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Friday, 22 December, 2000, 12:53 GMT
UN says Liberia 'destabilising' region
RUF rebel fighters in Sierra Leone
RUF fighters, supported by Liberia, operate in Guinea
The United Nations Security Council has issued a strong-worded statement calling on West African countries - particularly Liberia - to refrain from providing military support to rebels launching attacks on southern Guinea.

The statement condemned the attacks by the rebels whom it says operate out of Liberia and Sierra Leone.

It said the council deplored the attacks, which killed many civilians, and caused an exodus of local inhabitants and refugees, exacerbating an already grave humanitarian situation in the region.

Aid agencies say hundreds of thousands of Liberian and Sierra-Leonean refugees, who had fled from fighting in their own countries, had to flee yet again from refugee camps set up in southern Guinea.

Liberia denies involvement in the attacks in Guinea, accusing it of harbouring rebels who carry out attacks into Liberia.

'Destabilisation'

The statement, which received unanimous support, was read aloud at a public meeting by Russian ambassador Sergei Lavrov, the current president of the security council.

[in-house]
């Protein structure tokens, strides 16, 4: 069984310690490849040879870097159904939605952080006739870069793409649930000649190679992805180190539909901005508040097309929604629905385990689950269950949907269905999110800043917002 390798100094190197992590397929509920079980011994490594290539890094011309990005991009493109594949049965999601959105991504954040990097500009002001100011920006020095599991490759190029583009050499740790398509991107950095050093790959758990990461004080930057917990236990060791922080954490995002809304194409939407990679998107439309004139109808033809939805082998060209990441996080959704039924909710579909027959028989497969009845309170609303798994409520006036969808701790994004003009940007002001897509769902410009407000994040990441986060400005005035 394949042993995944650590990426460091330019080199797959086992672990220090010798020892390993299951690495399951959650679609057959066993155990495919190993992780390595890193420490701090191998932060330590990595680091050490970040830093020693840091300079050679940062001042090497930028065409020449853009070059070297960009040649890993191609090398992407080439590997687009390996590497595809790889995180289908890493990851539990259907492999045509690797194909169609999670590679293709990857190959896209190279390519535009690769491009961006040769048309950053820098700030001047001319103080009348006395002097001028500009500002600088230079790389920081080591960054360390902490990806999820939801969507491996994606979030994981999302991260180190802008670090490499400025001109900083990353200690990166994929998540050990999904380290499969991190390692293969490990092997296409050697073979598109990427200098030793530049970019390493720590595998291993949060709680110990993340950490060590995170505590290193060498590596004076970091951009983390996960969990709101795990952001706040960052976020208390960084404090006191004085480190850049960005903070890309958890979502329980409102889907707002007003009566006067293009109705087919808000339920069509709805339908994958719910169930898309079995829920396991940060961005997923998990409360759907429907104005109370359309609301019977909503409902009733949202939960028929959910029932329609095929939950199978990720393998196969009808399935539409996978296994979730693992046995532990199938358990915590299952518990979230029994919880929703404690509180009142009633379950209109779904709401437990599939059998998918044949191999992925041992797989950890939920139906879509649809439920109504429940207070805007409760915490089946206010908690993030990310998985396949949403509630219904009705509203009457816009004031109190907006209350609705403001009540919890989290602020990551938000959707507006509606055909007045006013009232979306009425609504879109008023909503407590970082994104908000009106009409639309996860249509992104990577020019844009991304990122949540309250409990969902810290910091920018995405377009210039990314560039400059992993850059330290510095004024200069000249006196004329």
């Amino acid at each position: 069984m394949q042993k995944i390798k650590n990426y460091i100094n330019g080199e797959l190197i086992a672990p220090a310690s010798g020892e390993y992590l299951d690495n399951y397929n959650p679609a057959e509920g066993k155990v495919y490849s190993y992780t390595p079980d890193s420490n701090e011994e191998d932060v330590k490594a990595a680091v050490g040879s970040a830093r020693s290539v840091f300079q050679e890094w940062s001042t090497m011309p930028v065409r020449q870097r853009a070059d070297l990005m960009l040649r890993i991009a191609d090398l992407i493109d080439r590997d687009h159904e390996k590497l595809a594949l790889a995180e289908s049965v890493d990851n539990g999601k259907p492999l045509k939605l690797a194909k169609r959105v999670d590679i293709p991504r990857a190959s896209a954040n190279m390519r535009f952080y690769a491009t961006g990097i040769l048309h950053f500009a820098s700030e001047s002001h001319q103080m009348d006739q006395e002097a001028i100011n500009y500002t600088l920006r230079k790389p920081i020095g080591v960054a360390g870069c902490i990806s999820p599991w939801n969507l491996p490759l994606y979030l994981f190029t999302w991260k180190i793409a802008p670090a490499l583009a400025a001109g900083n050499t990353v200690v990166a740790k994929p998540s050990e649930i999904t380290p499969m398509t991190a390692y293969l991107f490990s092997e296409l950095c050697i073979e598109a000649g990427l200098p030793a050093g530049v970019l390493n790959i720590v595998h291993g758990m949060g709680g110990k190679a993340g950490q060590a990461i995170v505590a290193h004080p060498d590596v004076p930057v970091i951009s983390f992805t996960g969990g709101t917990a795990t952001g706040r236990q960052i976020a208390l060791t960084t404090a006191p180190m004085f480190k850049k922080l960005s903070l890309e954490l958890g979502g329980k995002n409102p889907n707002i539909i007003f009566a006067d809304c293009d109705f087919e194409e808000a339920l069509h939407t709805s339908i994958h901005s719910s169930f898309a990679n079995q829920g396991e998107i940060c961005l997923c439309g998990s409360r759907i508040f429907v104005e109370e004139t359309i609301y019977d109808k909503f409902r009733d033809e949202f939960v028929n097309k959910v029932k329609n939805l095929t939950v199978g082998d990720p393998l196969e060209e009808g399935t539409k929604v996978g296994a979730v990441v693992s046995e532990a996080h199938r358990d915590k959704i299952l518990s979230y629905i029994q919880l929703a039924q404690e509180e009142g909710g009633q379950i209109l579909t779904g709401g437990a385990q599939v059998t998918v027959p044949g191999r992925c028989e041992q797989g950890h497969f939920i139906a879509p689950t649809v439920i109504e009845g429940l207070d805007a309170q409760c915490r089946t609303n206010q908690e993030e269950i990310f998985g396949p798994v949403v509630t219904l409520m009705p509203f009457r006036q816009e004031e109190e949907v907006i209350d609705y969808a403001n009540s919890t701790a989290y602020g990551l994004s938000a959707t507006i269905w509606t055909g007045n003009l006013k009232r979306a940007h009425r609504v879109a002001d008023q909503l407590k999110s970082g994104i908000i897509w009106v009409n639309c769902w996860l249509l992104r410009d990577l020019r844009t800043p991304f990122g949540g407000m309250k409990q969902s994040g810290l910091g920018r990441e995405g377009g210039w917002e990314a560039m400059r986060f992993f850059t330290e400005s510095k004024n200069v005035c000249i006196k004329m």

The statement calls on "all states, particularly Liberia, to refrain from providing any such military support and from any act that might contribute to further destabilisation of the situation on the borders between Guinea, Liberia and Sierra Leone."

For nearly four months rebels have attacked towns and villages in the south and east of Guinea.

The government says more than 700 people have died in the raids.

The latest attacks, on the towns of Gueckedou and Kissidougou, caused hundreds of thousands of Sierra Leonean and Liberian refugees to flee their camps.

Liberia slammed

This is the second time in a week Liberia has been condemned by the United Nations for its destabilising role in West Africa.

Refugees flee from rebel attacks
Guinea harbours half a million refugees
In a report yet to be published, Liberia is accused of systematically breaking arms and diamond embargoes on Sierra Leone and directly fuelling the conflict there.

It singles out President Charles Taylor for particular criticism and recommends that sanctions, including travel restrictions on senior government officials, be imposed on Liberia.

On Wednesday about 10,000 people marched in the Liberian capital, Monrovia, protesting against possible sanctions - analysts say it was an opportunity for Mr Taylor to attempt to make political capital and deflect personal criticism.

President Charles Taylor
President Taylor could face a travel ban
Earlier in December the 15-member regional grouping, the Economic Community of West African States (Ecowas), agreed to establish a military force to patrol the common borders of Guinea, Liberia and Sierra Leone.

Ecowas leaders urged Guinea and Liberia to stop cross-border attacks and to disarm rebel groups.

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See also:

22 Dec 00 | Africa
UN exposes Angola diamond trade
20 Dec 00 | Africa
UN finds 'lost' refugees
11 Dec 00 | Africa
Crisis talks over Guinea
03 Dec 00 | Africa
Burkina Faso co-operates on arms
23 Oct 00 | Africa
Civil war fears in Guinea
07 Sep 00 | Americas
Africa: UN's 'strategic ghetto'
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